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Mourinho insists he’s a ‘much better’ manager now compared to his treble winning spell at Inter Milan

New Roma boss Jose Mourinho has insisted that he’s a far better manager now, compared to his treble-winning spell at Inter Milan over a decade ago.

The enigmatic Portuguese has enjoyed a stellar managerial career to date, having won league titles in four different countries, while he’s also guided both Porto and Inter to Champions League triumphs.

 

That latter European success came during a brilliant, yet brief stint at the San Siro, the former Chelsea boss guiding Inter to successive Serie A titles, as well as romping to a treble in his second and final season at the club in 2009/10.

While he has since won league titles at both Real Madrid and with the Blues, while also winning the League Cup and Europa League at Manchester United, the 58-year-old has perhaps seen his reputation take a hit in recent years, particularly following his underwhelming reign as Tottenham Hotspur boss.

Having been relieved of his duties at Spurs back in April, just days for the Carabao Cup final, Mourinho has found himself back in the hotseat quickly and is preparing for his first pre-season in charge of Roma, after replacing compatriot Paulo Fonseca at the Italian club.

Although it’s been a tricky last few years for the legendary coach, Mourinho reckons that he’s actually ‘much better’ as a manager now than he was in his last managerial spell in Italy given his added experience – the Portuguese managing to reference his Spurs sacking.

“I’m much better now,” he told the Roma website. “I’m serious – because I think this is a job where experience means a lot. Experience makes everything look like deja vu because you went through so many experiences since I left Italy.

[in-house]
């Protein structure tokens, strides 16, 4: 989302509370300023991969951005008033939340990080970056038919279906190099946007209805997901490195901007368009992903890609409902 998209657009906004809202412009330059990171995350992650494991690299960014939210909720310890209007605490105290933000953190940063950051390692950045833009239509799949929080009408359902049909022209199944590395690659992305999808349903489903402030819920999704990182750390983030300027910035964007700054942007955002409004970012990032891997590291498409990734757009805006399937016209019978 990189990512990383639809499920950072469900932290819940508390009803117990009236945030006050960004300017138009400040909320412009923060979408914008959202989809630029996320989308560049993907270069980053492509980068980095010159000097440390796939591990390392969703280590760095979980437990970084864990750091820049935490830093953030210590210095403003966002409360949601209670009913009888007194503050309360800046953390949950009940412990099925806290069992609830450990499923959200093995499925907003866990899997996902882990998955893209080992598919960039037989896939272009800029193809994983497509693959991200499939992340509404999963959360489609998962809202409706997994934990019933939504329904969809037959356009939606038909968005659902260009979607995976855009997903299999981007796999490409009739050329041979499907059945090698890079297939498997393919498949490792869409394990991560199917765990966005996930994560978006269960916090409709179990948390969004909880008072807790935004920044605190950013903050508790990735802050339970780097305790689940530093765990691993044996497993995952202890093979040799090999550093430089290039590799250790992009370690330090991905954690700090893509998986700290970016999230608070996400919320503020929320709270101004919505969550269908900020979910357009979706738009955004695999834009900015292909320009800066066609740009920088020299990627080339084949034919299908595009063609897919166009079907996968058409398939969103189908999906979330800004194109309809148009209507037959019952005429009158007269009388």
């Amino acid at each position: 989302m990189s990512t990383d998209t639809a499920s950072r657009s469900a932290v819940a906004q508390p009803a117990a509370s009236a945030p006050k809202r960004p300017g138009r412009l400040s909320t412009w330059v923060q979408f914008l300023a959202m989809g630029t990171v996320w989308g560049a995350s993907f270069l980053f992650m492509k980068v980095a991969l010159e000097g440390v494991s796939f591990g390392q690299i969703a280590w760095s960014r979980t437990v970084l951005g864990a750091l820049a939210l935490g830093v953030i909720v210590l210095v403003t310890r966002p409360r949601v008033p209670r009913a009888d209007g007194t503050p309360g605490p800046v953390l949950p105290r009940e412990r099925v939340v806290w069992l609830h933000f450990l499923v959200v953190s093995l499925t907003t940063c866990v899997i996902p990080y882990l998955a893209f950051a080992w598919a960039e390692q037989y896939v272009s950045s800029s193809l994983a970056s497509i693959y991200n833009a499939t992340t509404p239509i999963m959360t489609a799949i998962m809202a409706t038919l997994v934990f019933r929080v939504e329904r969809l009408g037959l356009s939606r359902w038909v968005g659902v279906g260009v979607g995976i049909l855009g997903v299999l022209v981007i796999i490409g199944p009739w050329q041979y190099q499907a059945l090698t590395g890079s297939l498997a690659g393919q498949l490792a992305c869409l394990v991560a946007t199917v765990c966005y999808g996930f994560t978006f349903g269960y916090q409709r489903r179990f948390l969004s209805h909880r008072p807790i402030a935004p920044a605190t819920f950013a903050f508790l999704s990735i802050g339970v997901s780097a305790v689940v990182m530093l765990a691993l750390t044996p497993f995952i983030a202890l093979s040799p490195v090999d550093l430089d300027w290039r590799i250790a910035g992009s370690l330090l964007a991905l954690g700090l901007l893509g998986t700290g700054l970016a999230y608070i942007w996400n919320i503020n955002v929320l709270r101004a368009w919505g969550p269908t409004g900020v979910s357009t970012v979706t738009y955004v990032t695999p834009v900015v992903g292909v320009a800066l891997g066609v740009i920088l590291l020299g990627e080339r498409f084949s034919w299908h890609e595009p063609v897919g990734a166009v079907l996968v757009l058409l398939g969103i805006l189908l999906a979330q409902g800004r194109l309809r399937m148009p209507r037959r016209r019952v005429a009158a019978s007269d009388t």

‘I went to Real Madrid which was an incredible experience, where I reached my dream of winning in Italy, England and Spain. Then back to England where my family is based and of course I wanted to come.

“I even have extreme experience of taking a team to a final and not playing the final which is something I thought would never happen in my career and it happened.

“So with so many experiences and learning with the good moments and with the bad moments, I am much more prepared now than I was.”

Despite having now been a manager for just over two decades, and not exactly getting a reputation for long spells in charge, he has said he is hoping for a lengthy stay in the Italian capital.

“Hopefully success arrives with me because the contract is a three-year contract – my first with AS Roma. Maybe there is a second one day,” he said.

“It’s a job where you can only get better until the day where you lose your motivation which I think is the only thing that can make a football coach decide to stop or it’s not enough or to stop learning. That’s not my case. I’m very far from it.

“I’m learning every day so I think I’m much better. And it’s one thing to come to a country for the first time where you arrive in level zero and you have everything to learn about it. In my case of course that’s not the case.

“I know Italy as a country and as a football culture. I know something about Roma because in my Italian time Roma was the real rival and the team which was close to us fighting for the titles.”

Read – Five of England’s most memorable quarter-final games at major tournaments

See also – Euro Classics: England dismantle the Dutch at Euro ’96

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